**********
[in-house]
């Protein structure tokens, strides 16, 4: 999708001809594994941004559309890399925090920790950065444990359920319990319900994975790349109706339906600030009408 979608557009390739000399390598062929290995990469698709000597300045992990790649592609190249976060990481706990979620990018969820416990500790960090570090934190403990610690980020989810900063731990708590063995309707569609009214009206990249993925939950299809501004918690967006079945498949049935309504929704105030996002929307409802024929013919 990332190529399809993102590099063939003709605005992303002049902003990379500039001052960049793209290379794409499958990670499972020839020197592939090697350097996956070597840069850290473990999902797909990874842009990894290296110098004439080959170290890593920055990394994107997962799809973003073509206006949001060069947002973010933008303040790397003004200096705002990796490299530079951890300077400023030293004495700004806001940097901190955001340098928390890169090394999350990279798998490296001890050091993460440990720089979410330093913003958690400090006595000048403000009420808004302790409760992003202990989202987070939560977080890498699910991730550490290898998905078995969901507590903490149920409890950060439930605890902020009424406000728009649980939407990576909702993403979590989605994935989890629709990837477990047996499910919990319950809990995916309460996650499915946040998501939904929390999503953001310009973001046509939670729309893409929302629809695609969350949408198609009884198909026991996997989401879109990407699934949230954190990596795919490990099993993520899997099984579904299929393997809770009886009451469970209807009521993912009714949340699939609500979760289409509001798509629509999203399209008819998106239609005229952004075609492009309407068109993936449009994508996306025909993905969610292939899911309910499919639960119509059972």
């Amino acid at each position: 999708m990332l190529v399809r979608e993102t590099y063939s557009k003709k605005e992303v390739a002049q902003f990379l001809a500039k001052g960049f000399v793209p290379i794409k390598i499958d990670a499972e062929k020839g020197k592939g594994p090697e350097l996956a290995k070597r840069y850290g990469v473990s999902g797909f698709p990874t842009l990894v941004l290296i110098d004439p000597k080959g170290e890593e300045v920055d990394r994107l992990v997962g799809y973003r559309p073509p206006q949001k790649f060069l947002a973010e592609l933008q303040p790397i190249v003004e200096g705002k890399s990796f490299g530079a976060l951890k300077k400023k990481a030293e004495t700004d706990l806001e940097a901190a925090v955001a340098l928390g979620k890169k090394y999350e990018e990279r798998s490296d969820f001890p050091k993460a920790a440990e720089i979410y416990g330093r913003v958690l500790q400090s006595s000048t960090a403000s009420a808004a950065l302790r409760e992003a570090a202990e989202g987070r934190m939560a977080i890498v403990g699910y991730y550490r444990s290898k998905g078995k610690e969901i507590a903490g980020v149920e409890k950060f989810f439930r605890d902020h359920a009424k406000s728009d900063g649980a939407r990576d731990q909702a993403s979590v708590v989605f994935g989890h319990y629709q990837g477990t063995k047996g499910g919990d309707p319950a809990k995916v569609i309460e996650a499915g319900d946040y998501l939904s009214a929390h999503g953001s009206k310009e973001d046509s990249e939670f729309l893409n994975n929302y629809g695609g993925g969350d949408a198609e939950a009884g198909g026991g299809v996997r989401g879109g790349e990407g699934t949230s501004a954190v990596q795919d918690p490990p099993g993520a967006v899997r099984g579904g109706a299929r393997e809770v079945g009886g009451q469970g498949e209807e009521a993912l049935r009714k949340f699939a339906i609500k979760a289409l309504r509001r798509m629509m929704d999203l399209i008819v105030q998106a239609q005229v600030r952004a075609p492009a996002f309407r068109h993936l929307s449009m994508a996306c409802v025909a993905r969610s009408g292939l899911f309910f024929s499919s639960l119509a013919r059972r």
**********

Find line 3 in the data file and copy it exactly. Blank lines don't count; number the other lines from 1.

């Amino acid at each position: 999708m990332l190529v399809r979608e993102t590099y063939s557009k003709k605005e992303v390739a002049q902003f990379l001809a500039k001052g960049f000399v793209p290379i794409k390598i499958d990670a499972e062929k020839g020197k592939g594994p090697e350097l996956a290995k070597r840069y850290g990469v473990s999902g797909f698709p990874t842009l990894v941004l290296i110098d004439p000597k080959g170290e890593e300045v920055d990394r994107l992990v997962g799809y973003r559309p073509p206006q949001k790649f060069l947002a973010e592609l933008q303040p790397i190249v003004e200096g705002k890399s990796f490299g530079a976060l951890k300077k400023k990481a030293e004495t700004d706990l806001e940097a901190a925090v955001a340098l928390g979620k890169k090394y999350e990018e990279r798998s490296d969820f001890p050091k993460a920790a440990e720089i979410y416990g330093r913003v958690l500790q400090s006595s000048t960090a403000s009420a808004a950065l302790r409760e992003a570090a202990e989202g987070r934190m939560a977080i890498v403990g699910y991730y550490r444990s290898k998905g078995k610690e969901i507590a903490g980020v149920e409890k950060f989810f439930r605890d902020h359920a009424k406000s728009d900063g649980a939407r990576d731990q909702a993403s979590v708590v989605f994935g989890h319990y629709q990837g477990t063995k047996g499910g919990d309707p319950a809990k995916v569609i309460e996650a499915g319900d946040y998501l939904s009214a929390h999503g953001s009206k310009e973001d046509s990249e939670f729309l893409n994975n929302y629809g695609g993925g969350d949408a198609e939950a009884g198909g026991g299809v996997r989401g879109g790349e990407g699934t949230s501004a954190v990596q795919d918690p490990p099993g993520a967006v899997r099984g579904g109706a299929r393997e809770v079945g009886g009451q469970g498949e209807e009521a993912l049935r009714k949340f699939a339906i609500k979760a289409l309504r509001r798509m629509m929704d999203l399209i008819v105030q998106a239609q005229v600030r952004a075609p492009a996002f309407r068109h993936l929307s449009m994508a996306c409802v025909a993905r969610s009408g292939l899911f309910f024929s499919s639960l119509a013919r059972r």